Will USAID's extreme poverty agenda fall prey to 'initiative fatigue'?

Alex Thier, assistant to the administrator for policy, planning and learning at the U.S. Agency for International Development. The aid agency's long list of initiatives is causing a feeling of 'initiative fatigue' among its staff. Photo by: New America Foundation / CC BY-NC-SA

Does the U.S. Agency for International Development’s “extreme poverty agenda” amount to an entirely new initiative — or is rather a repackaging of work the agency is already doing?

“That’s a great question, and it’s one that’s asked every day in this building,” Alex Thier, USAID’s assistant to the administrator for policy, planning and learning, said at the Advisory Council for Voluntary Foreign Assistance meeting on Wednesday.

USAID is working to align its programs with President Barack Obama’s call to help eliminate extreme poverty by 2030. But some agency staff and partners are losing their patience over the administration’s ever-expanding list of development and health initiatives and the metrics that accompany them.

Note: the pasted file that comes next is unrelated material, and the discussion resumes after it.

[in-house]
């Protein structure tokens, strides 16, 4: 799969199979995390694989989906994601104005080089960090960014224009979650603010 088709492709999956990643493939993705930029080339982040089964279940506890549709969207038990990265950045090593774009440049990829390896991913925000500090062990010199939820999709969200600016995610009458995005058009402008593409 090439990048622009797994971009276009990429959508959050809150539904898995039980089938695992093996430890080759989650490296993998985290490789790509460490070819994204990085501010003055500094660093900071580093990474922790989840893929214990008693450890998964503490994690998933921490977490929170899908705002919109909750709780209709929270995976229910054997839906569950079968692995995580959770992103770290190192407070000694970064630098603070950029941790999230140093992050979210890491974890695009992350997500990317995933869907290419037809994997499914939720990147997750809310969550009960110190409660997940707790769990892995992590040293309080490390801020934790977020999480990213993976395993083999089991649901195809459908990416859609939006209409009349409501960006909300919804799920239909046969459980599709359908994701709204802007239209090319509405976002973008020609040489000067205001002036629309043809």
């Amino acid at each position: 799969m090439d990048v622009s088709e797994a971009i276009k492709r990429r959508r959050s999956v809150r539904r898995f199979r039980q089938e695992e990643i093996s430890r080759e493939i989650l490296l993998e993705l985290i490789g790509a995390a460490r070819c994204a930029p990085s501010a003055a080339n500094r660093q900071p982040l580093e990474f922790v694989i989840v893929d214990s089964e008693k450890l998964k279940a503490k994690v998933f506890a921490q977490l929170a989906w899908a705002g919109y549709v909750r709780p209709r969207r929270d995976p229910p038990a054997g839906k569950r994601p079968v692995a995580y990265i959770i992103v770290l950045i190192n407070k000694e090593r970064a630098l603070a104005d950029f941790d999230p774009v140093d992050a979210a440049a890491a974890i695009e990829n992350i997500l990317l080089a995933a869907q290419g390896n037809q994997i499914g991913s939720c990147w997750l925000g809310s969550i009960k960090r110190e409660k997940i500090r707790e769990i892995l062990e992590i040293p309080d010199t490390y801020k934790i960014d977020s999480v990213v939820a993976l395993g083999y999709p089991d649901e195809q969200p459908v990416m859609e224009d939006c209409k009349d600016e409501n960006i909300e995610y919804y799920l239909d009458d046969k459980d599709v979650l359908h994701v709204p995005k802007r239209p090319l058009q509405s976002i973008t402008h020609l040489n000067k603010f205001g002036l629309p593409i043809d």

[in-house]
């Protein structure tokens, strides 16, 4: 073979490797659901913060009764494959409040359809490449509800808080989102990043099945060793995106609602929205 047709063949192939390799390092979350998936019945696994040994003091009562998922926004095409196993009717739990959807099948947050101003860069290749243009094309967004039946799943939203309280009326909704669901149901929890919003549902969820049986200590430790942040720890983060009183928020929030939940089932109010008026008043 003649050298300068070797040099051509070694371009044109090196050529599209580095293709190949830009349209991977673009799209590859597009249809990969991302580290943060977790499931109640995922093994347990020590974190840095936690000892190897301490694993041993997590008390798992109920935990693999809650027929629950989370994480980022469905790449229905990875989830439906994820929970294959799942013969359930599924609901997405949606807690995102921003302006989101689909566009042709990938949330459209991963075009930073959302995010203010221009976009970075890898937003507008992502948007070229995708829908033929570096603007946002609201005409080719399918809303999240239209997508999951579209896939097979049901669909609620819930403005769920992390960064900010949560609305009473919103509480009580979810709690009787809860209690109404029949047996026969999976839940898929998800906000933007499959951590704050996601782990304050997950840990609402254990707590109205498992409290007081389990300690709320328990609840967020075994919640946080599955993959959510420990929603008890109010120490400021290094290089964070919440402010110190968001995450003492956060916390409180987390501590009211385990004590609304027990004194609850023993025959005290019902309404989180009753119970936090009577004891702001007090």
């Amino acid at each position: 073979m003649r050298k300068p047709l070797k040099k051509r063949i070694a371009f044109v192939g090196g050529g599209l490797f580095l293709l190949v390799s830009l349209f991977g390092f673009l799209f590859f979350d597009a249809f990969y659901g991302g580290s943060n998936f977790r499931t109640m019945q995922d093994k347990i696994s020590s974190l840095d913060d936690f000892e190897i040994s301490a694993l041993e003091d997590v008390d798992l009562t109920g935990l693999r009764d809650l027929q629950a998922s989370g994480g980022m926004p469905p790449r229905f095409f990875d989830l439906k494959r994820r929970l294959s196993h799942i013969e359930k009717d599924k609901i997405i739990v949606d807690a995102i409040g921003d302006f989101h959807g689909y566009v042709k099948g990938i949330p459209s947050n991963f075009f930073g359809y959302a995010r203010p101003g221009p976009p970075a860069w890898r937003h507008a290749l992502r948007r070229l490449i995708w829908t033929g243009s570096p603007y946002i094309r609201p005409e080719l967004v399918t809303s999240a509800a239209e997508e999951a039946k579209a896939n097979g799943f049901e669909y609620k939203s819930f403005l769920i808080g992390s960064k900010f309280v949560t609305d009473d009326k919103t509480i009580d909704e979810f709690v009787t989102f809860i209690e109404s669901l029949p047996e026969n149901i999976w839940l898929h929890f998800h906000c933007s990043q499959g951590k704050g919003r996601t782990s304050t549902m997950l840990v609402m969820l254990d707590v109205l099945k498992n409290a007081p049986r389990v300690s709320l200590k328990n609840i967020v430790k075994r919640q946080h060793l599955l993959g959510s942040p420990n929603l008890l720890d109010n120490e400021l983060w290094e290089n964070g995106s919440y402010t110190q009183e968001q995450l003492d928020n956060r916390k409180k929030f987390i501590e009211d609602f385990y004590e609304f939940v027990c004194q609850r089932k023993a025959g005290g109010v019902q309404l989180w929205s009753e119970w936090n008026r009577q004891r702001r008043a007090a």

Officials have been trying to clarify — both internally and publicly — how the extreme poverty agenda fits in with other USAID priorities like Power Africa, food security, global health, climate change and resilience, and how they can ensure the various goals don’t take energy and resources away from each other.

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About the author

  • Igoe michael 1

    Michael Igoe

    Michael Igoe is a Senior Reporter with Devex, based in Washington, D.C. He covers U.S. foreign aid, global health, climate change, and development finance. Prior to joining Devex, Michael researched water management and climate change adaptation in post-Soviet Central Asia, where he also wrote for EurasiaNet. Michael earned his bachelor's degree from Bowdoin College, where he majored in Russian, and his master’s degree from the University of Montana, where he studied international conservation and development.